As senses go, there’s nothing so immediate and concrete as our sense of touch. So it may come as a surprise that, on the molecular level, our sense of touch is still poorly understood.
Each of our senses relies on “receptor” molecules that turn signals like light, sound, and movement into electrical impulses for nerves to carry to the brain. Scientists have a fairly complete understanding of how receptors in the eye translate light into sight, and they’ve mapped many of the proteins in the nose and mouth that translate chemical signals into smell and taste.
But still mysterious are the “mechanoreceptors,” which detect cells’ motion to produce our senses of touch and hearing, and even pick up on our body’s position and the flow of blood through our veins.
Now, UC San Francisco scientists have mapped in exquisite detail a protein complex called NOMPC (pronounced “nomp-see”), which acts as a mechanoreceptor in animals from fruit flies to fish and frogs. The structure, reported June 26, 2017 in Nature, reveals a machine that depends on a quartet of tiny springs that tether the complex to the cell’s “skeleton” and react to its movement.
Though NOMPC is not found in mammals like us, the new structure gives scientists a better understanding of the subtle machinery that may allow our own sensory cells to detect touch.
In particular, the channels responsible for the human sense of hearing – which works by picking up subtle vibrations in the air – have thus far evaded detailed study. If, as some scientists hypothesize, a tethered receptor is responsible for our sense of hearing, it may well work much like NOMPC.
Springs Could Fine-Tune Channel’s Sensitivity
The NOMPC receptor was mapped in such detail thanks to recent technological breakthroughs in a technique known as single particle electron cryo-microscopy. The laboratories of David Agard, PhD, and Yifan Cheng, PhD, both Howard Hughes Medical Investigators and professors of biochemistry and biophysics at UCSF, have made major contributions to vast improvements in this technique’s resolution and its ability to image proteins, like NOMPC, that sit in cell membranes.
Using this technique, the NOMPC receptor was revealed as a bundle of four identical proteins that sits in a cell’s membrane, each with a spring-like tether reaching into the cell.
The NOMPC receptor’s function has long been an interest for the lab of Yuh Nung Jan, PhD, the other senior author on the study, who is a Howard Hughes Medical Investigator and professor of physiology at UCSF. Previous experiments in the Jan lab have shown that the receptor does not respond to movements in the membrane alone, but that larger movements in the cytoskeleton – the network of structural fibers that allow the cell to hold its shape – cause bundle to open up, forming a hole in the cell’s membrane. Charged ions rush through the hole into the cell, creating an electrical impulse that signals touch to the nervous system.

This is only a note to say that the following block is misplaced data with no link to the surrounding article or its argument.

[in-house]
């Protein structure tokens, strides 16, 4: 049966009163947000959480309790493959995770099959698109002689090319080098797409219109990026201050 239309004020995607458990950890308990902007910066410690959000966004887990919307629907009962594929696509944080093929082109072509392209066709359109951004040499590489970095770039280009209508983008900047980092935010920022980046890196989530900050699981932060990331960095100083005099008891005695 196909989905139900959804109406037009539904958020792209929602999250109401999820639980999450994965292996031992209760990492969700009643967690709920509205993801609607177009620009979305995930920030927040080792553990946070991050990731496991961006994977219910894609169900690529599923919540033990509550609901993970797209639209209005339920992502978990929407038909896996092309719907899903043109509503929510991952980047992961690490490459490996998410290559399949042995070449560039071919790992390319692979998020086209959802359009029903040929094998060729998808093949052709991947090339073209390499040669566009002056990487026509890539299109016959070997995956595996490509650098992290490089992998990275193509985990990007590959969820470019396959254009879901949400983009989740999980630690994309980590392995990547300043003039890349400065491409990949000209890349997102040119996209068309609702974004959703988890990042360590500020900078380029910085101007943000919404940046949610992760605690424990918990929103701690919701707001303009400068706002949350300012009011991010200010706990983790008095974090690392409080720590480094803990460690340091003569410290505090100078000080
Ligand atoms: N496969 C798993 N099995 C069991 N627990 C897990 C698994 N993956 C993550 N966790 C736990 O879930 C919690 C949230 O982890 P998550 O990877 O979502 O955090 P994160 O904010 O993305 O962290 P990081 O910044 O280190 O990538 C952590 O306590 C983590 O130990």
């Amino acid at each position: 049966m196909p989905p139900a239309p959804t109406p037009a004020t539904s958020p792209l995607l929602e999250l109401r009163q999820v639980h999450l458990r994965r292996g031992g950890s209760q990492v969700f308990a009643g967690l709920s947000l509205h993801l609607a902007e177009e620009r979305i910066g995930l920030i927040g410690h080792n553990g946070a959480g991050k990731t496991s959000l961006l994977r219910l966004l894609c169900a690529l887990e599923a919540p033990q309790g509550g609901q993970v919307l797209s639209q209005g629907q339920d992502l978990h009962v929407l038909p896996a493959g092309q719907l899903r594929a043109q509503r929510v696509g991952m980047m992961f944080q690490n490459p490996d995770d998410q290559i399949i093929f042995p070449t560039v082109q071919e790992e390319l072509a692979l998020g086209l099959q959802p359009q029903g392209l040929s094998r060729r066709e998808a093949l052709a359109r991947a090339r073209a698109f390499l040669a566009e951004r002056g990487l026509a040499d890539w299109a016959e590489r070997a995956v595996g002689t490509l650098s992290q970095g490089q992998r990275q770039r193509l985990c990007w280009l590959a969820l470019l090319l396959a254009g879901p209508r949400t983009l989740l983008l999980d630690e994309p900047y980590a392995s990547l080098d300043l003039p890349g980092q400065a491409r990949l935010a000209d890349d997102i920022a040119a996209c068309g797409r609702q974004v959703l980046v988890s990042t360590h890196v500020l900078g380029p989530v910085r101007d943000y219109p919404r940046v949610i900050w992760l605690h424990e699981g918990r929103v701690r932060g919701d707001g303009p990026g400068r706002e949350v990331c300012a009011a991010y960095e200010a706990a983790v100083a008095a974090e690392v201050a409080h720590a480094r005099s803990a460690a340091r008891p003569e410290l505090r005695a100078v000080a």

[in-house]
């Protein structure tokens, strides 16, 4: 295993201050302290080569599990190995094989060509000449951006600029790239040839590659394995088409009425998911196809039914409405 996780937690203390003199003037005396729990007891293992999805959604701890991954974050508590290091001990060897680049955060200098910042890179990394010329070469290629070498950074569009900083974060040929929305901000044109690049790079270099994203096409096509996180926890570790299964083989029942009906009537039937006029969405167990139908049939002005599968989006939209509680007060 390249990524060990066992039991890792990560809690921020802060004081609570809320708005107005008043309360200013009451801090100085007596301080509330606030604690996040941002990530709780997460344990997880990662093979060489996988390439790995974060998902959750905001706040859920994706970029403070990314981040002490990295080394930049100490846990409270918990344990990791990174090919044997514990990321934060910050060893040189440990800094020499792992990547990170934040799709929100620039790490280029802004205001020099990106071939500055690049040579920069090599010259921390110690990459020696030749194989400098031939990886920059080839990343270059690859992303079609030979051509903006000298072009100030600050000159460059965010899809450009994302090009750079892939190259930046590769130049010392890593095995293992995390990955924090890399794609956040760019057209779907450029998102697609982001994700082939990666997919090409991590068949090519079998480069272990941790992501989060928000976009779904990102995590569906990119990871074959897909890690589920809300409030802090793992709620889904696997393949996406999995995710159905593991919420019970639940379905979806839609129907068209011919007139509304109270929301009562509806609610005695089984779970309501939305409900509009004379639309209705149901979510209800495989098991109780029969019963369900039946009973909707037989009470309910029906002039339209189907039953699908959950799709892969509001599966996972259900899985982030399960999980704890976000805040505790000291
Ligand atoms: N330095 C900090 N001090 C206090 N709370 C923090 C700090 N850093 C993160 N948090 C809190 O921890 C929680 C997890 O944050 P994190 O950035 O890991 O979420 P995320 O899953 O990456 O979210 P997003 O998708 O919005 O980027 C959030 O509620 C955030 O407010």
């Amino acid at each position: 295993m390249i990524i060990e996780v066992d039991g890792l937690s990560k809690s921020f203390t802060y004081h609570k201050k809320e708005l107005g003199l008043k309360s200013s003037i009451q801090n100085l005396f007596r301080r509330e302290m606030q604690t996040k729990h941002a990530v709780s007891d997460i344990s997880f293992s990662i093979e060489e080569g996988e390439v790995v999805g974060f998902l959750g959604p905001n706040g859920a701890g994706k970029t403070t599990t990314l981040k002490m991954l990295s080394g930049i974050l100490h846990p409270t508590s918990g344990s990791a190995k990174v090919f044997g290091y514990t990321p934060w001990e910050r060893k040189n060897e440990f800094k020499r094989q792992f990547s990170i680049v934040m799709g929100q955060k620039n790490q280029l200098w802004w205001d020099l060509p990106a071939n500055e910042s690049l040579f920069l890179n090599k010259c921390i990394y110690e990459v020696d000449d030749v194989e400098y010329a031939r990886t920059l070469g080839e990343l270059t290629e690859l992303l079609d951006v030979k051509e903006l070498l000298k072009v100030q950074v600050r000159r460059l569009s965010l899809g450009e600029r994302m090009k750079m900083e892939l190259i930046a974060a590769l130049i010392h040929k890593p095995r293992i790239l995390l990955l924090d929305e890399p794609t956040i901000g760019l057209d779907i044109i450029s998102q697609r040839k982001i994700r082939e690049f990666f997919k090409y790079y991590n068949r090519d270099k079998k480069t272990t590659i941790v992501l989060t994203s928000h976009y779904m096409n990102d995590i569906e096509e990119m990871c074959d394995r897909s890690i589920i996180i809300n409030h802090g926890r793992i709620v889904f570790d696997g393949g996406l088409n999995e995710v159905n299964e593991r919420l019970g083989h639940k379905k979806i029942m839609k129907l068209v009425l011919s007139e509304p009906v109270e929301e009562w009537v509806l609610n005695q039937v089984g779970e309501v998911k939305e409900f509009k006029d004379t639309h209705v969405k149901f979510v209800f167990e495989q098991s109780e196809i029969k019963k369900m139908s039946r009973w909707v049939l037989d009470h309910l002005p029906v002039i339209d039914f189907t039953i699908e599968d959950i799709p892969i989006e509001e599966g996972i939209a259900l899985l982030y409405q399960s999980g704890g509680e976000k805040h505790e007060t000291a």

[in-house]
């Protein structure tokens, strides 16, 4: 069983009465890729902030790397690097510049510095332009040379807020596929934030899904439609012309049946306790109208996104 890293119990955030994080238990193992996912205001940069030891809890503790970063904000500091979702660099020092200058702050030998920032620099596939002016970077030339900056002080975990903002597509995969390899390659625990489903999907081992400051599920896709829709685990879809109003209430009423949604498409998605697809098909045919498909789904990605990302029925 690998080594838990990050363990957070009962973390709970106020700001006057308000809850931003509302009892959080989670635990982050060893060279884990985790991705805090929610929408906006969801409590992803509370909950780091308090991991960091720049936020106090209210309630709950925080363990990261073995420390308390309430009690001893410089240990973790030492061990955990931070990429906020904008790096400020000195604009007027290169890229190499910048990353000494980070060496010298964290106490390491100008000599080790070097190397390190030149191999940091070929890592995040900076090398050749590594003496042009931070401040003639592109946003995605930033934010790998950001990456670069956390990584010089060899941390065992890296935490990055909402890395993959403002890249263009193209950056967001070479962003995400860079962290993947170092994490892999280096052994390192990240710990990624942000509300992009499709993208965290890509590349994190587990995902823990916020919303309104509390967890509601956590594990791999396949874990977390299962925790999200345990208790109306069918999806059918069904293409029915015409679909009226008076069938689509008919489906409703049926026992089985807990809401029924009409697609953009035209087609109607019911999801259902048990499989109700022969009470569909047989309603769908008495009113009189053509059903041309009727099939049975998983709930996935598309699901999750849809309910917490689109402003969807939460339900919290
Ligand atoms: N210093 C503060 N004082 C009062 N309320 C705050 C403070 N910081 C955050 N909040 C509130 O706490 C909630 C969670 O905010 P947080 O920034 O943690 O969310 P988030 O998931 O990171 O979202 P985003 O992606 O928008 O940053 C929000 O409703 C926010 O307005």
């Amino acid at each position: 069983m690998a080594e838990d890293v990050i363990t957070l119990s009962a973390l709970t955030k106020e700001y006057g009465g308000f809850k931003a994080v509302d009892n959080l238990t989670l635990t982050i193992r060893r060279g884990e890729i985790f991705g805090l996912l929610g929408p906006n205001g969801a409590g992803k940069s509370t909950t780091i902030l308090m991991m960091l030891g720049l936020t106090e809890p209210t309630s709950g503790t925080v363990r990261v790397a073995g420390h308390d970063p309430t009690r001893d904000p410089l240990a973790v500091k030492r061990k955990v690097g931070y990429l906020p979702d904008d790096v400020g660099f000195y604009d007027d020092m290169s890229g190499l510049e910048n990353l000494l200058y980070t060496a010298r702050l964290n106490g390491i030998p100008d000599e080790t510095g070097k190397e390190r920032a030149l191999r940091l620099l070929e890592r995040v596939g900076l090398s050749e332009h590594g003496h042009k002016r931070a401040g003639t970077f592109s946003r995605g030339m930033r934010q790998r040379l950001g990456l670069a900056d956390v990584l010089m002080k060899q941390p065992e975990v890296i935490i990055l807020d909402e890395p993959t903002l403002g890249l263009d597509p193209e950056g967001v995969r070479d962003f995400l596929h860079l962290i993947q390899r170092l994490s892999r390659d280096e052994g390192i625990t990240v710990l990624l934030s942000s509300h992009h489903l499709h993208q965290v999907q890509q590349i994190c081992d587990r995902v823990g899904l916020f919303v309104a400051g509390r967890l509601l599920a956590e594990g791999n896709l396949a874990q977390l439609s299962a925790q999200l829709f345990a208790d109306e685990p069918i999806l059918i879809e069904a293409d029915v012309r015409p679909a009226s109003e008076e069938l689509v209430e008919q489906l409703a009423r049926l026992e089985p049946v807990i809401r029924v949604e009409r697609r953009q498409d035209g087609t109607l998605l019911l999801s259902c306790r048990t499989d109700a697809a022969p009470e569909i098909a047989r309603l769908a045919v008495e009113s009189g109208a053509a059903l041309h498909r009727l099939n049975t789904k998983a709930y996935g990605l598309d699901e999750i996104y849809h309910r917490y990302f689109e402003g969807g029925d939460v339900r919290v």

Previously mapped touch receptors float free in the cell membrane, responding only when their particular patch of the cell’s surface changes shape. But the new structural data show how NOMPC’s spring-like tethers might tie it to the cytoskeleton, potentially enabling the receptor to sense distant changes in the cell’s shape.
“This is the first tethered receptor to be modeled in such detail,” said Peng Jin, PhD, a postdoc in the Jan lab and one of the lead authors on the study. “We were surprised to see that nature has created its own tiny spring to tie the receptor to the cytoskeleton.”
Do You Pull It? Push It? Twist It?
To fully understand how channels like NOMPC open and close, scientists must observe the structure of the channels in both open and closed states. This is relatively easy for proteins that respond to light, like those in our retina, or to chemicals, like those in our nose and mouth, since they can be triggered remotely – by a beam of light or a chemical wash, respectively. But the proteins that coordinate the mechanical senses – like touch and hearing – must be directly pulled or twisted open by microscopic forces. This is challenging for scientists to do in a controlled way.
“It’s difficult to apply a directional force to all these individual molecules,” said David Bulkley, a postdoc in the Cheng lab and the other lead author on the study. “And we don’t know which direction will activate the channel – do you pull it, do you push it, do you twist it?”
To work around this problem, the scientists are looking to find ways to force the channel open – perhaps by finding a molecule that binds to and locks open the protein, or by producing mutant versions of the protein which are stuck in the “open” position.
In the meantime, the team is also working to generate computational models of the protein. The high-resolution structure they’ve obtained will help them simulate in detail what happens when the tethers are put under tension.